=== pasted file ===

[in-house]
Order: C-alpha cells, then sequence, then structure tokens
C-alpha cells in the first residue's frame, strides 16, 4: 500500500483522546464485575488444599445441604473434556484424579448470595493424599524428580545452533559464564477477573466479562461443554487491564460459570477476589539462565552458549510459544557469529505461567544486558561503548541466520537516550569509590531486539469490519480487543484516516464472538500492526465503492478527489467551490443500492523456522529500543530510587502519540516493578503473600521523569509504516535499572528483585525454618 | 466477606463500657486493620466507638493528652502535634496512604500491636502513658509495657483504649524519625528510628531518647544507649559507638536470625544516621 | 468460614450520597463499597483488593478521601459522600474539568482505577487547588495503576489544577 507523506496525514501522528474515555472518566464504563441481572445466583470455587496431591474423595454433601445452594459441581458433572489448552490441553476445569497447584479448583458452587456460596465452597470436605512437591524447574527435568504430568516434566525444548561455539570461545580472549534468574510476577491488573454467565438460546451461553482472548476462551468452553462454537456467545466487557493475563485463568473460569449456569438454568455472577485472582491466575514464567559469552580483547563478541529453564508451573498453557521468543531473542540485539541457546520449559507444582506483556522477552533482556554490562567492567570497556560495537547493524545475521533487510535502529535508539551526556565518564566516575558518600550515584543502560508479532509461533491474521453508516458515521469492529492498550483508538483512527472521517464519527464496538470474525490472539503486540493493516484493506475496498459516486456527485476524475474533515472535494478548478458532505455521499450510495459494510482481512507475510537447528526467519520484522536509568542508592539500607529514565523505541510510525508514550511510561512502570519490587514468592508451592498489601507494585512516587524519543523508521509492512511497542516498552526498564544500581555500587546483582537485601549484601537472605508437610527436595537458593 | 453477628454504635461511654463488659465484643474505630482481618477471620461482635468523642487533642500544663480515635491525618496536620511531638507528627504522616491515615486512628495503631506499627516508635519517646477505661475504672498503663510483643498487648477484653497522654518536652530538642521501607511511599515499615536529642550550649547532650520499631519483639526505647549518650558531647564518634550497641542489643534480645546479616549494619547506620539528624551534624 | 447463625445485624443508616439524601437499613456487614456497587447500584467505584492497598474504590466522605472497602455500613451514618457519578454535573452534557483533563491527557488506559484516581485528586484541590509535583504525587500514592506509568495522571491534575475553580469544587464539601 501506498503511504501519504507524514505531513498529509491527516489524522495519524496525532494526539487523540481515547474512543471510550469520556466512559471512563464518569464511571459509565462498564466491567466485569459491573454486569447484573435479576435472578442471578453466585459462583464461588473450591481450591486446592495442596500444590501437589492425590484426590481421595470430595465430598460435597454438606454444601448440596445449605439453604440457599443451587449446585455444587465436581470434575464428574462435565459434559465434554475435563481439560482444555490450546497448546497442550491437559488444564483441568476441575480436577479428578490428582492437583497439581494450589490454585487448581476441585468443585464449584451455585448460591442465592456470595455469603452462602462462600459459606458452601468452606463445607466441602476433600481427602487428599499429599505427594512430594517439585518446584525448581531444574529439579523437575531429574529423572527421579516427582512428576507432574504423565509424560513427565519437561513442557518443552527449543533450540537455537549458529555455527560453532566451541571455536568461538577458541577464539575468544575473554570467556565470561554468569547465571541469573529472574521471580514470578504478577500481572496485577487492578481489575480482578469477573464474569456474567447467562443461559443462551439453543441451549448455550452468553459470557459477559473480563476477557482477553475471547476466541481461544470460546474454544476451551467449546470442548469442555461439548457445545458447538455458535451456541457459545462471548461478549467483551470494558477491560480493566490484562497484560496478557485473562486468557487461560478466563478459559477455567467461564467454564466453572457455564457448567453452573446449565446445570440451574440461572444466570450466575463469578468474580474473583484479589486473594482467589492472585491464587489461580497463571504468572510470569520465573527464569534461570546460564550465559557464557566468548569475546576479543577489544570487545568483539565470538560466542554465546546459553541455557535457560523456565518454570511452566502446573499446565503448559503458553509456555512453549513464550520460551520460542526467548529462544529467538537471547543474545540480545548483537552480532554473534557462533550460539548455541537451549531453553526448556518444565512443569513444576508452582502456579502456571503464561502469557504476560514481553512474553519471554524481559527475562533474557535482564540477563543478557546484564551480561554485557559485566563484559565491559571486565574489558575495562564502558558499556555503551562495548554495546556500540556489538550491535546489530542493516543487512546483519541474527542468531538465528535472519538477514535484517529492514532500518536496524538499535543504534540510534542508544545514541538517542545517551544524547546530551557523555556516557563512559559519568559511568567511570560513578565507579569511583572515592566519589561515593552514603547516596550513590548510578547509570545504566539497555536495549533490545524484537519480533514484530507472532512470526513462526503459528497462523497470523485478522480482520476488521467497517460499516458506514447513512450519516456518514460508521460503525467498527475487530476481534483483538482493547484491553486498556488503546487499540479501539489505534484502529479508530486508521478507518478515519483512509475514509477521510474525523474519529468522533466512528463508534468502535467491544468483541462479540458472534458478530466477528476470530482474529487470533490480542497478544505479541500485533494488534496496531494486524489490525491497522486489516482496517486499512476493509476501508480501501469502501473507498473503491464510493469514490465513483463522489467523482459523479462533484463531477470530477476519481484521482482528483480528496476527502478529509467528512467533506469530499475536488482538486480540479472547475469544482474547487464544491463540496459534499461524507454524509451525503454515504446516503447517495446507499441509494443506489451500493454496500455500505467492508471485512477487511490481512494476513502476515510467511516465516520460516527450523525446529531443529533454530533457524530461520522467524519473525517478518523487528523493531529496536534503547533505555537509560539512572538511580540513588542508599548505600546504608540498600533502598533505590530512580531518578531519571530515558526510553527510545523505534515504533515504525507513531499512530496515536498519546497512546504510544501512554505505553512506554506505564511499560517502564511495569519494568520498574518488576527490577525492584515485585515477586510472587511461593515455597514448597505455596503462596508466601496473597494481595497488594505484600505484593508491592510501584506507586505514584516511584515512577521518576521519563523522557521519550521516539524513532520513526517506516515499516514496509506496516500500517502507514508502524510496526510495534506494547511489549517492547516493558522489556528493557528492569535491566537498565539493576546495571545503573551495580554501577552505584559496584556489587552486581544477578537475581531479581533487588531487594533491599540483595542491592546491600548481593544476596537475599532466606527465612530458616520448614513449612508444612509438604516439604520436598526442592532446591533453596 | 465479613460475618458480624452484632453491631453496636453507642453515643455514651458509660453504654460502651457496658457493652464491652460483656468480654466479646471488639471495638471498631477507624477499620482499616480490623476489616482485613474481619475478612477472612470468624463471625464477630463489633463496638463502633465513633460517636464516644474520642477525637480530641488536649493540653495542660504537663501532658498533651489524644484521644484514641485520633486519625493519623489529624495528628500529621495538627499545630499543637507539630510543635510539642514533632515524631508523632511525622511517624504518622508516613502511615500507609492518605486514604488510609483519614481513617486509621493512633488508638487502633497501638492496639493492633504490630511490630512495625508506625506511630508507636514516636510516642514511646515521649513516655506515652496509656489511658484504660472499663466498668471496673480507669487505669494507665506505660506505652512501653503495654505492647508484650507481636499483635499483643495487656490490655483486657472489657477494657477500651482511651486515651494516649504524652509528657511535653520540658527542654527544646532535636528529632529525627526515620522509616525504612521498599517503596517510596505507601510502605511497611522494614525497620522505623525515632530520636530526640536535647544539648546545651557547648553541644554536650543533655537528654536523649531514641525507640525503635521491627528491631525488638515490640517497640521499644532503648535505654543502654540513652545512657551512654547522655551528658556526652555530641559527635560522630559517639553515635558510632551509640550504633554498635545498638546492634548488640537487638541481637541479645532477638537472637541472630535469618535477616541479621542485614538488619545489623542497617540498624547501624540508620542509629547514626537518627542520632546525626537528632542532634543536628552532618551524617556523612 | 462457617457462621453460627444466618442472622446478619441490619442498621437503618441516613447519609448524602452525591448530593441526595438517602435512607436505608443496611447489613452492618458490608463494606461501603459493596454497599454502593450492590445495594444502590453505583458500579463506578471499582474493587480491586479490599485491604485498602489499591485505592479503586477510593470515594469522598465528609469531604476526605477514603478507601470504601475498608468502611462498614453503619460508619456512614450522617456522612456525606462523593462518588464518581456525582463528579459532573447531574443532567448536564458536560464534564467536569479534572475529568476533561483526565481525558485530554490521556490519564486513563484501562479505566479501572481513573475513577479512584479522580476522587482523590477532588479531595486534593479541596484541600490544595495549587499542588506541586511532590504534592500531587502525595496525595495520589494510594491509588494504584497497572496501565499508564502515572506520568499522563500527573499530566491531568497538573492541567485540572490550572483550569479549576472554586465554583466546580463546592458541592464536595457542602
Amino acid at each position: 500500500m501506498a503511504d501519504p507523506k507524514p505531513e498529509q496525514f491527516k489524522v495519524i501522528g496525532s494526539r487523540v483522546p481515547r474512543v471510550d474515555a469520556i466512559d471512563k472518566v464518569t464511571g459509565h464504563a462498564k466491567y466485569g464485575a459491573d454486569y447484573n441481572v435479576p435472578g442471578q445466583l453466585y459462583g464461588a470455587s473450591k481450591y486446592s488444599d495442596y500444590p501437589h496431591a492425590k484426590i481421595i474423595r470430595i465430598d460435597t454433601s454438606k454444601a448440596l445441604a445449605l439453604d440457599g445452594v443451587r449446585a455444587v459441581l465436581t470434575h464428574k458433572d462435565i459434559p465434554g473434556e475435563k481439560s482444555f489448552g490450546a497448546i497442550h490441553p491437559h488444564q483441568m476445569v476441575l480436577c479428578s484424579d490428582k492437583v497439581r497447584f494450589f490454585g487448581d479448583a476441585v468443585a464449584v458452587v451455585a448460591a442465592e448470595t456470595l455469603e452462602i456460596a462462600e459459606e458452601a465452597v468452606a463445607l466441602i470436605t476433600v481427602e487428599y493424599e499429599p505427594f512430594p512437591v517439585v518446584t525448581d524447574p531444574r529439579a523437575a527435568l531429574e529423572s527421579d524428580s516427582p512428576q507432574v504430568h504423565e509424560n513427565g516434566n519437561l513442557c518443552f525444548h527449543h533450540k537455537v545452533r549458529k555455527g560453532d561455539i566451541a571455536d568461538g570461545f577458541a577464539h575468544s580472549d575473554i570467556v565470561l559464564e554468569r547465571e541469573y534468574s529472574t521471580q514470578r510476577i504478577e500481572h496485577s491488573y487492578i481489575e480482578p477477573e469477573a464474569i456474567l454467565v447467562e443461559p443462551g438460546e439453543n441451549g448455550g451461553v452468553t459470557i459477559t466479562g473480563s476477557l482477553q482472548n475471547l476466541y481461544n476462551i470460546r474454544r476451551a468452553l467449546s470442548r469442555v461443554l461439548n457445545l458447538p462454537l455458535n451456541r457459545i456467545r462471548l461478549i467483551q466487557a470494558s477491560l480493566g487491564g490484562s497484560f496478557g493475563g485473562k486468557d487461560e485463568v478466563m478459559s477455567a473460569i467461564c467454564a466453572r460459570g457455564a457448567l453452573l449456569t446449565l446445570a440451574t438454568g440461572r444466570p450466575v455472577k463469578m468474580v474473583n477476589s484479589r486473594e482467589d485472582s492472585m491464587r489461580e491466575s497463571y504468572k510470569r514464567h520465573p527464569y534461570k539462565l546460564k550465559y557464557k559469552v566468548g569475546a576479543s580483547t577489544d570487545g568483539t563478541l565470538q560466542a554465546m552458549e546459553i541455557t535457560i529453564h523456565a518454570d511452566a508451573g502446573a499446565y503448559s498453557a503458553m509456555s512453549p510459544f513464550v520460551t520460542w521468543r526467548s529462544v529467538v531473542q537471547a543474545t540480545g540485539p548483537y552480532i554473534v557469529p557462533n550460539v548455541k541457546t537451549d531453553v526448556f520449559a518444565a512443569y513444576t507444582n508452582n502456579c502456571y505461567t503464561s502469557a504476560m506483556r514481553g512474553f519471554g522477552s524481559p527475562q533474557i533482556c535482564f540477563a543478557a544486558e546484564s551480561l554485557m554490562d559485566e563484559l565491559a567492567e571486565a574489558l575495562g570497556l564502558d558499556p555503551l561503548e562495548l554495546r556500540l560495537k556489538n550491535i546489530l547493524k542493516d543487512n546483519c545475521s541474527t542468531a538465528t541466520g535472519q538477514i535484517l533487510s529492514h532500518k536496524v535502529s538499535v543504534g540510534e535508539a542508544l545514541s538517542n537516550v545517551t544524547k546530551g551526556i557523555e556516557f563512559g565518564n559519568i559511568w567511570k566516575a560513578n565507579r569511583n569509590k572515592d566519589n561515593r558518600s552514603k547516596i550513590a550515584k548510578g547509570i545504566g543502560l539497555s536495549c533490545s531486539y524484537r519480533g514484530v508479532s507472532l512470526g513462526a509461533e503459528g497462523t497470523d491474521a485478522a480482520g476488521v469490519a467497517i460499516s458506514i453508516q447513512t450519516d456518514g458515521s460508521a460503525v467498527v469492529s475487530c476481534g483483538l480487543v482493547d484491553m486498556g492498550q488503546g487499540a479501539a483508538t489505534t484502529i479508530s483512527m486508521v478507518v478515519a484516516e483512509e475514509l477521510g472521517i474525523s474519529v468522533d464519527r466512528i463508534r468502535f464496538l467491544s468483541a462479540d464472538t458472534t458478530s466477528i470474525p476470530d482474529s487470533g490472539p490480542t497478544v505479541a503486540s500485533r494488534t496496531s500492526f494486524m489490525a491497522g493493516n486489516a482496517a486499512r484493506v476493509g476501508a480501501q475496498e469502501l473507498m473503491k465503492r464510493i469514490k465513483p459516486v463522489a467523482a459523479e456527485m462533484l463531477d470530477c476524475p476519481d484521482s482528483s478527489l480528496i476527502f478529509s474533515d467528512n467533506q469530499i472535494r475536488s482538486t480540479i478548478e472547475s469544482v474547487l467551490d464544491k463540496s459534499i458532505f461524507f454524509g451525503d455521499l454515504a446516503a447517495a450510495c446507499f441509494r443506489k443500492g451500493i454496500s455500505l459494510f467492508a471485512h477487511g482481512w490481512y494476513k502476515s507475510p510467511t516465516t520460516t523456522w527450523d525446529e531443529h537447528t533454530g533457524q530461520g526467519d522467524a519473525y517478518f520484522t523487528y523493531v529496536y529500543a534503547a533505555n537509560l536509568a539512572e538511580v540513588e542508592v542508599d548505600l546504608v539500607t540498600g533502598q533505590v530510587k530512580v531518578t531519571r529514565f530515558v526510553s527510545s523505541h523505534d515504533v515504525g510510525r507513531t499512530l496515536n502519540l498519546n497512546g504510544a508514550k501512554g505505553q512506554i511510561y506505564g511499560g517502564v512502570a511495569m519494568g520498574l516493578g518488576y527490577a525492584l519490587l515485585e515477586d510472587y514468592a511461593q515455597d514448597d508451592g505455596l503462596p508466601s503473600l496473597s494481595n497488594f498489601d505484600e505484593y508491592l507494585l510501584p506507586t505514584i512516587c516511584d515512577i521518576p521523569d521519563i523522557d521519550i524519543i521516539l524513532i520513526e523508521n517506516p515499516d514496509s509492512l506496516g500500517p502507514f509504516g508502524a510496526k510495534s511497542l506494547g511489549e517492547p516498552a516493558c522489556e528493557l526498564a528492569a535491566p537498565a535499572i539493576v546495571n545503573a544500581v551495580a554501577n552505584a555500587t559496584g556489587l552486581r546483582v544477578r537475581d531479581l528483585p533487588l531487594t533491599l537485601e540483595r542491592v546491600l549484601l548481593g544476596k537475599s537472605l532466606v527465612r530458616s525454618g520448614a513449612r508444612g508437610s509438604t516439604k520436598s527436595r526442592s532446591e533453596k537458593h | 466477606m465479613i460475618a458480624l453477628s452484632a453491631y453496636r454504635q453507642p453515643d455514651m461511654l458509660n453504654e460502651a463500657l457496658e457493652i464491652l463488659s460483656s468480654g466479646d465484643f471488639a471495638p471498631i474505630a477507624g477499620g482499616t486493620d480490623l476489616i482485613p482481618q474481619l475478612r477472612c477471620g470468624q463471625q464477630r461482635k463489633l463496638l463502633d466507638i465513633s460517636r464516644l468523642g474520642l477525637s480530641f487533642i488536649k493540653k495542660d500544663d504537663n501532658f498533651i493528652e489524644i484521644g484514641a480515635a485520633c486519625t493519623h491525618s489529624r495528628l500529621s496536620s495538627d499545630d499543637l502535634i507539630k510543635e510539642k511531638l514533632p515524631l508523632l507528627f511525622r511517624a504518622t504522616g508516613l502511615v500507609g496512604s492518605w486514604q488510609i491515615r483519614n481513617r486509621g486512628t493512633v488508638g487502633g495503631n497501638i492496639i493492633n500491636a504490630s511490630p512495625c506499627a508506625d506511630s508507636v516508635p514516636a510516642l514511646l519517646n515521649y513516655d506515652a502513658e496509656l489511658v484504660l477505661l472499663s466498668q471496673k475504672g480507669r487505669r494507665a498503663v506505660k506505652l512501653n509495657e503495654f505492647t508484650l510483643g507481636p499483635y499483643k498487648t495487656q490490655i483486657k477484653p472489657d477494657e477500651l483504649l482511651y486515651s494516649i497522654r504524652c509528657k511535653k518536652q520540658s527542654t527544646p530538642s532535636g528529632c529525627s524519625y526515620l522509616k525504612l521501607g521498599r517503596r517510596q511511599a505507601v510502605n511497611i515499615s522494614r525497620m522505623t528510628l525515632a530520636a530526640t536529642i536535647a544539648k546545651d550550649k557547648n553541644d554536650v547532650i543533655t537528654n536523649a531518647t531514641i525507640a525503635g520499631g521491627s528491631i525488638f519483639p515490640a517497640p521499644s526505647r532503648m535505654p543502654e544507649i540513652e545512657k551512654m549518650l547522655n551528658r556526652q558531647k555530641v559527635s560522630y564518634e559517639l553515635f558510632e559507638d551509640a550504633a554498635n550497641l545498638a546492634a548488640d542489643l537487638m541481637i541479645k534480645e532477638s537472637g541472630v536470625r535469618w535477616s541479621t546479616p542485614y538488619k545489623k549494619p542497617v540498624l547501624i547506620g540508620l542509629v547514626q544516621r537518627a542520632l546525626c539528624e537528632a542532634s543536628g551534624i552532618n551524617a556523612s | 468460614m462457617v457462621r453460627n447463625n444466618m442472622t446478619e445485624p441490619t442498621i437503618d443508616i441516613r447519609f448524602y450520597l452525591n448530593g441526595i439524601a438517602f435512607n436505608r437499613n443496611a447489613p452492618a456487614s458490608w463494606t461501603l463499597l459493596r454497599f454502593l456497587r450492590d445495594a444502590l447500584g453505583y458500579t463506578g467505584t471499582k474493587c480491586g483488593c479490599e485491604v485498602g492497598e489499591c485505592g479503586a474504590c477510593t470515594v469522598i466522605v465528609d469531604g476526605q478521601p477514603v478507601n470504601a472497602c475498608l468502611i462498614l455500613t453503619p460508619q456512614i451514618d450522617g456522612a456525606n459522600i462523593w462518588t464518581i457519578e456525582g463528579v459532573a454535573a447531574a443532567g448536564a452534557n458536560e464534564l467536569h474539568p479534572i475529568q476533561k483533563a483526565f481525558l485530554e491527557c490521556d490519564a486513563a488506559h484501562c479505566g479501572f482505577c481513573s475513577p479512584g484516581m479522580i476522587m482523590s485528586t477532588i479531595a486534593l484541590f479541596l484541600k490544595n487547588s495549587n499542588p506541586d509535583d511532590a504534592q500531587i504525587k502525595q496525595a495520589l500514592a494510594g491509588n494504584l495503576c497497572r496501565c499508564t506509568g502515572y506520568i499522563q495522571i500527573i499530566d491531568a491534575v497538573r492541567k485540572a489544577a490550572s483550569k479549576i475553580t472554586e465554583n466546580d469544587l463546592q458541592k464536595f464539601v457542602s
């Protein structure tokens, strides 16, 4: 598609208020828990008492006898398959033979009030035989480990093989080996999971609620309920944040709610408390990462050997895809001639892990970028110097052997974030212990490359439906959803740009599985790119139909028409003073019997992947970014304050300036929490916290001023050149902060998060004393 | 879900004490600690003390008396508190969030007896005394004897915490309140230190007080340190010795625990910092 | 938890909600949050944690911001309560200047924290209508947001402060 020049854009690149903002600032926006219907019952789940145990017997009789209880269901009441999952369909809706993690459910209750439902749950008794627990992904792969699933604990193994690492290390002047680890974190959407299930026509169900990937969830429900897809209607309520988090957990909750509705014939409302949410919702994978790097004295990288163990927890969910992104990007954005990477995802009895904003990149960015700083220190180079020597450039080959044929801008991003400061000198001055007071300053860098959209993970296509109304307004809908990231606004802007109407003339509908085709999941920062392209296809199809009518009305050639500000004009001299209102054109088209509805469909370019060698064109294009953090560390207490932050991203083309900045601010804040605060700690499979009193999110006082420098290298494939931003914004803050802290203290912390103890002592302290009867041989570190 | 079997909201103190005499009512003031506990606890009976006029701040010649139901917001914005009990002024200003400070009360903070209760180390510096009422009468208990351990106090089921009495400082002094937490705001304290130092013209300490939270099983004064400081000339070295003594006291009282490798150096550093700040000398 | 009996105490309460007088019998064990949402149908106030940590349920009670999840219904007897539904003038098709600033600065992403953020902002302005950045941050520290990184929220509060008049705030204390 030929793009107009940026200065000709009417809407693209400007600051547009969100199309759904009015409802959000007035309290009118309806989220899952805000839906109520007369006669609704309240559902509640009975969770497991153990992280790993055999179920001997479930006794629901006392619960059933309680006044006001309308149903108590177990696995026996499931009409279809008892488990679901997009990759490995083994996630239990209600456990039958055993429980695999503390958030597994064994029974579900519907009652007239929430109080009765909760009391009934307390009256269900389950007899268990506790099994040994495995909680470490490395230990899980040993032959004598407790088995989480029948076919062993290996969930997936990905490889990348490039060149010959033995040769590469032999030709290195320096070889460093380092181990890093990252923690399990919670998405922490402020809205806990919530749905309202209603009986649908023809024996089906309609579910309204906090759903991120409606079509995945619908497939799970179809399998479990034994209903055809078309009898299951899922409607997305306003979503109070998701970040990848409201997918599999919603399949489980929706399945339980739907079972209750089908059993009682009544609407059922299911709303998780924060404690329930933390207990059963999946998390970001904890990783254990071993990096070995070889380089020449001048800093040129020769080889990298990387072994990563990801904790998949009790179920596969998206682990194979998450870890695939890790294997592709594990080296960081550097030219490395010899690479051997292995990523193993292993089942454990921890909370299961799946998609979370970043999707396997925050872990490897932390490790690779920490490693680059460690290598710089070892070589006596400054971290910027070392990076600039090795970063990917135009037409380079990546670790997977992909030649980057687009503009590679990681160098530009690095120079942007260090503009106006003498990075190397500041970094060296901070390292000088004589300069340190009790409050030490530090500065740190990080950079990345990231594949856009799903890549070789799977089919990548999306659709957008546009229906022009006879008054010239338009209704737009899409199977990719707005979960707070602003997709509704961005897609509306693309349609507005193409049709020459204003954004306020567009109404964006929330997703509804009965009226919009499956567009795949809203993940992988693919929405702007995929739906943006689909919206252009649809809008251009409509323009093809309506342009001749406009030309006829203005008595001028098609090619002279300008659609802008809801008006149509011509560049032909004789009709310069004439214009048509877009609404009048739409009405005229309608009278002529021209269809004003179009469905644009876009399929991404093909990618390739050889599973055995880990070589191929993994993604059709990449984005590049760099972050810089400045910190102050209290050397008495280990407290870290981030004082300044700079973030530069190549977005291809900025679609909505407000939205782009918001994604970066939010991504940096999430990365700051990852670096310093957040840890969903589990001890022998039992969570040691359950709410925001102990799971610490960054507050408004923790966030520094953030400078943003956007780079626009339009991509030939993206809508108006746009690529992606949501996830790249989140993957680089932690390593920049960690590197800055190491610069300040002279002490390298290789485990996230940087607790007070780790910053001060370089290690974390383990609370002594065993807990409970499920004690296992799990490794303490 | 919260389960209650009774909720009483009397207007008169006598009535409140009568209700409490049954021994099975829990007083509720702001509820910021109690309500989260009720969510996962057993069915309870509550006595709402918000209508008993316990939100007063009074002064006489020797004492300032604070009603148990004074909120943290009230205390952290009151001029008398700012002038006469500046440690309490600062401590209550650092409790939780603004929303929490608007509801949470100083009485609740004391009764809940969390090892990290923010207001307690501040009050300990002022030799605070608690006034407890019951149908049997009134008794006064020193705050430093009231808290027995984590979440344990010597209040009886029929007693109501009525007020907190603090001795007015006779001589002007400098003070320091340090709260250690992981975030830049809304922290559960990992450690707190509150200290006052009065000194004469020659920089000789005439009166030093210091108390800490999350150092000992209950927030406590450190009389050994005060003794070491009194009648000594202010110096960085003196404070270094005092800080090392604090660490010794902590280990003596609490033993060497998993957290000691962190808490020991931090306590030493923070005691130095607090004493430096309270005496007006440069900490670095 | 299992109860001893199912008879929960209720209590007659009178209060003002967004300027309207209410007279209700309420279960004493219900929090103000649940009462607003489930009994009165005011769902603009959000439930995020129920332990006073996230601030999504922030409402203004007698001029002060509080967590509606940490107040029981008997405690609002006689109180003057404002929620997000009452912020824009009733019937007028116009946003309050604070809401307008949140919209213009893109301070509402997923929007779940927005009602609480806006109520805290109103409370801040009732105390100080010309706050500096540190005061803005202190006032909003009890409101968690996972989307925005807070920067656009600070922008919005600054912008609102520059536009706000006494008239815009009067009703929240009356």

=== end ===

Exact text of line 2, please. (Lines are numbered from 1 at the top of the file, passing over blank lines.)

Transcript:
Order: C-alpha cells, then sequence, then structure tokens